We exited the Mania booth and started exploring the rest of the show, stopping at the merch stand and picking up a few pieces (and I grabbed a signed print from Duncan Gutteridge too), before briefly nipping out for some lunch at the handily-located upstairs pub – sadly Totinos aren’t a thing in the UK, so we settled for beer and burgers! We returned to the hall floor to get into the queue for the Mike Pollock signing as the Jam with Jun set started up, the guitarist banging out a few favoured pieces such as Emerald Coast, the Chaos 6 battle, and Pyramid Cave; ending with a sing-along of the Generations version of City Escape. Sadly the signing queue for Mike got closed just as I reached the cut-off point, but that’s just one of those things – I moved onto the Crush 40 queue as Jun left the stage to join Johnny Gioeli for signings. Taking their place on the stage were Naka-san and Iizuka-san, who fielded some questions about the franchise, including the fan reaction to Sonic Mania amongst other things (a special mention here to the shouter of “Sonic Mania 3 & Knuckles!” from the audience on what they’d like to see going forward!). On being asked if he’d ever work on another Sonic game again, Naka-san answered “Maybe someday” – something to watch out for, perhaps.
Immediately following this, a Sonic Runners-style roulette wheel popped up on-screen, the two developers each being invited to “have a spin” – the wheel landed on Sonic for Iizuka-san and a cake for Naka-san, and a huge birthday cake was dutifully brought out as the pair posed for photos on stage with Sonic.
Hardlight then took over onstage as Naka-san and Iizuka-san moved over to the signing tables – having been informed we were probably not going to make the front of the Crush 40 queue either, we quickly changed over to the newly forming one for the developers. Hardlight did a piece on Sonic Jump (getting everyone in the room to jump in the air simultaneously, which was fairly surreal), and then the art contest winners were announced. We got closer to the desks as the cosplay contest’s 10 finalists were then brought on-stage, one by one. Fighting off tough competition this year from entries such as a combo cosplay of Blaze the Cat/Boba Fett from Star Wars (who’d won first place at a different convention) & Cosmo from Sonic X (joint third), and Manic the Hedgehog & Rouge the Bat (joint second), the eventual winner (who clearly got the loudest cheer during the initial walk-on) was a very well done cosplay of Perfect Chaos that I’d actually first spotted in the queue right at the start of the day and texted to friends elsewhere that some proper effort had gone into it – turns out I was spot on! An amusing moment happened (pictured) when being presented with her prize, the cosplayer stuck her hand out of Perfect Chaos’s mouth to get the goodie bag: “It’s gone all Aliens!”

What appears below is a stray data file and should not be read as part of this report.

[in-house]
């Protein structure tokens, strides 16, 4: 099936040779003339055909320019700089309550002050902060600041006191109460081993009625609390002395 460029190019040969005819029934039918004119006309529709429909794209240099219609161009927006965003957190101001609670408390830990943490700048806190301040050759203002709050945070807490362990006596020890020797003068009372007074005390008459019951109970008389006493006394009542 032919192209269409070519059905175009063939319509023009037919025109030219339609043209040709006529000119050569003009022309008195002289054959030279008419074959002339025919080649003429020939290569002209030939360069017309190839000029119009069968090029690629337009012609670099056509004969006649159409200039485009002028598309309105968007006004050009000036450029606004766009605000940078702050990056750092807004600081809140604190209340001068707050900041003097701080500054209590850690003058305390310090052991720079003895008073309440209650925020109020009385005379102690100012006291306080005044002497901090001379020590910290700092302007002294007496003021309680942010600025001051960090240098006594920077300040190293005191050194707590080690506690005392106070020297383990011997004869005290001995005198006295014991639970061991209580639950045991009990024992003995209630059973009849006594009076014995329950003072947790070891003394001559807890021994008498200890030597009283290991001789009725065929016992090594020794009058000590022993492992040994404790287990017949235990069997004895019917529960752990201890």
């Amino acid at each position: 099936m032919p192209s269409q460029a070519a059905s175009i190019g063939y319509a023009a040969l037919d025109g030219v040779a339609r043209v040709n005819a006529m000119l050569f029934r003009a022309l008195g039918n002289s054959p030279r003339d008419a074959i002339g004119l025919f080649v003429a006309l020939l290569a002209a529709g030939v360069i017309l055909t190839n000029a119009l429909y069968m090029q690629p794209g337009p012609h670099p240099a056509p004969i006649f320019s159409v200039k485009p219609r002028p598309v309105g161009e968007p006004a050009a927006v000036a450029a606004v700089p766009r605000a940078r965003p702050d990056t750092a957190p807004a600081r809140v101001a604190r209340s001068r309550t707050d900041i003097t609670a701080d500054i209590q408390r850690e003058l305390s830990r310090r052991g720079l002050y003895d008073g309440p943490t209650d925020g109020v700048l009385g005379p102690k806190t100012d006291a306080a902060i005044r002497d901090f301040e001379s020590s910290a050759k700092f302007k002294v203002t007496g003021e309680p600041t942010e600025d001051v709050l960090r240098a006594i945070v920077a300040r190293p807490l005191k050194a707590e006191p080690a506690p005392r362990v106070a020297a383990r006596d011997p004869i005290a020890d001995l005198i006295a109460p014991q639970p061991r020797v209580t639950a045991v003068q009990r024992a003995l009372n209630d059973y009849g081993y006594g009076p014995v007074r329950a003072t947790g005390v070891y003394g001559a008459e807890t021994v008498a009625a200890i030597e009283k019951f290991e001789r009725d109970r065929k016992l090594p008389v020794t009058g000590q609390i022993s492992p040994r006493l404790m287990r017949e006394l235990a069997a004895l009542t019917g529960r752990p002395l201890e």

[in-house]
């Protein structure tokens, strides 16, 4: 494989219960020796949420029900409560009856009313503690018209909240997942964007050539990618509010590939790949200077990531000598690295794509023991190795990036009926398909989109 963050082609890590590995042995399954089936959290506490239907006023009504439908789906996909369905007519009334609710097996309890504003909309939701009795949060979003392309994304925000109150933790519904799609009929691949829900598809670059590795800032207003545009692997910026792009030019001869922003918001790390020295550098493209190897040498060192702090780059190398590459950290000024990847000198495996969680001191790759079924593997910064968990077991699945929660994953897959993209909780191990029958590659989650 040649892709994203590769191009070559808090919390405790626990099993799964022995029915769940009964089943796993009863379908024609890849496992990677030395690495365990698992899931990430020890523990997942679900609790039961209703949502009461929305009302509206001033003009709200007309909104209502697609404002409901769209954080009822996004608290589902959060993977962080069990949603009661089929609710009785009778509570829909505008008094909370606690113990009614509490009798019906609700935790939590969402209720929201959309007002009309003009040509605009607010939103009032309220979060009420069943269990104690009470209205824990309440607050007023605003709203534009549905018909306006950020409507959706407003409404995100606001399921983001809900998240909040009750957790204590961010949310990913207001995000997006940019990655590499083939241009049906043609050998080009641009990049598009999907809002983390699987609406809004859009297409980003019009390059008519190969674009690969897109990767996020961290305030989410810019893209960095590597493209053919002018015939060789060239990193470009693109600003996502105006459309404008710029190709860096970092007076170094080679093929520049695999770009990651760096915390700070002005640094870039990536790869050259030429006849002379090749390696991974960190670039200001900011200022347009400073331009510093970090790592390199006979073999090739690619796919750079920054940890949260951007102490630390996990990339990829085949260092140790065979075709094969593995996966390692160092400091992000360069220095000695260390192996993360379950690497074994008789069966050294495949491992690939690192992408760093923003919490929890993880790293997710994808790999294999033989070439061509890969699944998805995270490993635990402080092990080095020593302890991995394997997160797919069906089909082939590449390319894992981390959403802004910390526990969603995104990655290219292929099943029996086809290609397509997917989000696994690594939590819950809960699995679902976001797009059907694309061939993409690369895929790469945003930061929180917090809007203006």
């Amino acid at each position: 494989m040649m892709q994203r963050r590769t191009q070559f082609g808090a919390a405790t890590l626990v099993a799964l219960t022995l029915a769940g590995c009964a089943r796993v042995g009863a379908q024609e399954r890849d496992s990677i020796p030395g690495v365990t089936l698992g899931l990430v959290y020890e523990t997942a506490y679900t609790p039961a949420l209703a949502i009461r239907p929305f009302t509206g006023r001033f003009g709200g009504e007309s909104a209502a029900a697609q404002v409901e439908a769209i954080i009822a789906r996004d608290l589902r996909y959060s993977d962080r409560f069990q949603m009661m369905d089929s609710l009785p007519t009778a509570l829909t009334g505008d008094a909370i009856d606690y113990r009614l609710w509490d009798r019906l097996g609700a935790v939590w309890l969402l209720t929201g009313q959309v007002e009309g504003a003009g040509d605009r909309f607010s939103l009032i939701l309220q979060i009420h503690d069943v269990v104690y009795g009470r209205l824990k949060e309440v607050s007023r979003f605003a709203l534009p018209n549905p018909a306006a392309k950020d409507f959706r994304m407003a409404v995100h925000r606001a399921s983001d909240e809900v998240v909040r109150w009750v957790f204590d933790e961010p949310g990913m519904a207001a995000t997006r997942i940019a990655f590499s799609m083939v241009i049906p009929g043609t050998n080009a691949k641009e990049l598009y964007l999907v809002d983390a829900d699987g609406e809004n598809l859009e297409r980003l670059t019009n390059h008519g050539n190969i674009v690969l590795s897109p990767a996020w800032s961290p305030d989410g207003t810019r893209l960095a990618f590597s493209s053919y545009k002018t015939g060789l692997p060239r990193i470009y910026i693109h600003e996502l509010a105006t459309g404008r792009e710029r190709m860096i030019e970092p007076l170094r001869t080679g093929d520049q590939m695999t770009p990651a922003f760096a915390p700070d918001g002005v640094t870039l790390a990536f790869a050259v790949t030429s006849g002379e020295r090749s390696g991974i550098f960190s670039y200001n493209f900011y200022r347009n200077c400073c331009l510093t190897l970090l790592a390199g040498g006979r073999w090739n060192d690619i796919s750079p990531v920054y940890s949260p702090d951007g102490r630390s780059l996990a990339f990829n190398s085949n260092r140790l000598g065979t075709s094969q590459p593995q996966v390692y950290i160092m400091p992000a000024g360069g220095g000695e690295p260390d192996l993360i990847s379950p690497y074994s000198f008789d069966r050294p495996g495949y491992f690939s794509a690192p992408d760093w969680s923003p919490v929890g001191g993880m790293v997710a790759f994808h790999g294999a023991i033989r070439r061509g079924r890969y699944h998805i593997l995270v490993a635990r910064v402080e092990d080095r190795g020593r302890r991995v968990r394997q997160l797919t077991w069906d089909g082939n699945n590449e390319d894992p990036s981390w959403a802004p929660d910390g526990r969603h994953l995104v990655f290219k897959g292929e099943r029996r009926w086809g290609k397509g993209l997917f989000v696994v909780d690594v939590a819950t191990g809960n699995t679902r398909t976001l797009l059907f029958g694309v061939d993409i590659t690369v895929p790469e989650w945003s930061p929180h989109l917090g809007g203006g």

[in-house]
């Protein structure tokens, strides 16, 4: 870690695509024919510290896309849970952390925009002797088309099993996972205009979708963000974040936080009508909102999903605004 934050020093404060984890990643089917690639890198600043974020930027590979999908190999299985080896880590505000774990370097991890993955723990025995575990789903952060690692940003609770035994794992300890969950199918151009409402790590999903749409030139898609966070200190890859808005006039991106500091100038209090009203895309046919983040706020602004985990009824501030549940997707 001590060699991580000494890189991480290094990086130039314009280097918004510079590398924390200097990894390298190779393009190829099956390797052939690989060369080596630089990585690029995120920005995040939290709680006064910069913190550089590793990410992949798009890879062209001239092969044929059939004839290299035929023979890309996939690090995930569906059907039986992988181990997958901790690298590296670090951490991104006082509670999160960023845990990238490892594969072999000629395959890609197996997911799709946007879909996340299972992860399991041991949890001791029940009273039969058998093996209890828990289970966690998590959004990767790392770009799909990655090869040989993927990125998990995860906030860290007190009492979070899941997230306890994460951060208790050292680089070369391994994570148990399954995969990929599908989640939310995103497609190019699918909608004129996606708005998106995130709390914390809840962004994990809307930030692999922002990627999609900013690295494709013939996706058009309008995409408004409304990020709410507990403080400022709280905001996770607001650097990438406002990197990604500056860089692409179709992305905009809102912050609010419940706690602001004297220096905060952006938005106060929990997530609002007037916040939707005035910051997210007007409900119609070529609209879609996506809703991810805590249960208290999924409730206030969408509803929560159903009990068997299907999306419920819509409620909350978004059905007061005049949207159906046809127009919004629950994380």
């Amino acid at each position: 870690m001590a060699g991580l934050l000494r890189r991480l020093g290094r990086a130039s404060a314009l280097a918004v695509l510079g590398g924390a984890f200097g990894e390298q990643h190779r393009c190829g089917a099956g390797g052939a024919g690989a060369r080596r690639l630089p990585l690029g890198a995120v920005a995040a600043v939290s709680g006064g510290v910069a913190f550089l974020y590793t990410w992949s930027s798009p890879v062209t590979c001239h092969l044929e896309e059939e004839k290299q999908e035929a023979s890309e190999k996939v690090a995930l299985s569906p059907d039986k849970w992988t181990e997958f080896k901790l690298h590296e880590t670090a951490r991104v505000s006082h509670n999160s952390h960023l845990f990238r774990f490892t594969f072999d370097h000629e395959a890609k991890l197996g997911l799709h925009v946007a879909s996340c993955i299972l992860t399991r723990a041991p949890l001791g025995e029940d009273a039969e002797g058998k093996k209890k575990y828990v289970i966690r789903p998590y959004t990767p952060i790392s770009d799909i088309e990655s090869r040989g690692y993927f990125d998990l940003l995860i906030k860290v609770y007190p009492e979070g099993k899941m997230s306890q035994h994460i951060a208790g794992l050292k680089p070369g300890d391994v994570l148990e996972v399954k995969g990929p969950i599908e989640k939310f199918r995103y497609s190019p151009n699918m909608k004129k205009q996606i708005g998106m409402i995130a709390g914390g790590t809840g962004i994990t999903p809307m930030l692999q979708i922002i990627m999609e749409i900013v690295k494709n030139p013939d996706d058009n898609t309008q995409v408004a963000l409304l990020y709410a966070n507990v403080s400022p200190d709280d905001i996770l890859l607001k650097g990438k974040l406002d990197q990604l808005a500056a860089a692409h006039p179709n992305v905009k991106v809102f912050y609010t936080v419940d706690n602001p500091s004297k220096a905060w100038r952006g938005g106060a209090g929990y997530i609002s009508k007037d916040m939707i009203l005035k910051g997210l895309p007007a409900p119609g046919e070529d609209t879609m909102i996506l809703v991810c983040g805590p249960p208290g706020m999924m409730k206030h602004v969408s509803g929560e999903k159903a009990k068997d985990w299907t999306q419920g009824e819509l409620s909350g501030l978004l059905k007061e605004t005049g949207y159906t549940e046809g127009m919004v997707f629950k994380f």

This concluded, there was a brief lull before the pre-concert signoff of the show, and at this point I finally got to the signing tables – third time being the charm! Though they’d stopped doing camera posing for time, I did get my Sonic 1 manual signed by Naka-san and my Sonic Adventure 2: Battle manual signed by Iizuka-san. The Sonic Retro group then retreated to the corridor just outside the main hall to regroup and get a brief drink as Club Sonic started up, and re-entered the hall again just in time for the closing Crush 40 performance.
Seeing a Crush 40 performance is always a treat and the pair didn’t disappoint, belting out a selection of their hits including Open Your Heart, His World, Sonic Boom, All Hail Shadow and Live And Learn, before finishing (“Who’s going to make us stop? Oh, Adam might. Sorry Adam. One more song?”) on a crowd favourite of What I’m Made Of.
And with that, the show was over, and we all gradually drifted out onto the still bright streets of London – well, the general audience did. Retro having discovered the pub upstairs earlier in the day, we decided that would be the best place to retire to for the post-show drinks! Relaxing after a long and tiring day, we reflected on how well the day had gone and shared experiences we’d all had. All good things must come to an end however, and we all bid each other farewell as we walked out into the cool London night air.
In conclusion, the Summer of Sonic team has once again put on one hell of a show and found a way to top the last one – much love and respect goes out to Svend, Adam, all of the guests, and all the cast and crew behind Summer of Sonic 2016 – thank you all so much for doing this for everyone, on behalf of all of us at Sonic Retro & Segabits. Hopefully we’ll see you all again next time, but if 2016 does turn out to be SoS’s swansong (given the three year gap since the last one), the show has certainly been worthy of that title.
(Many thanks to Orengefox, whose camera is far better than mine, for photography on this article!)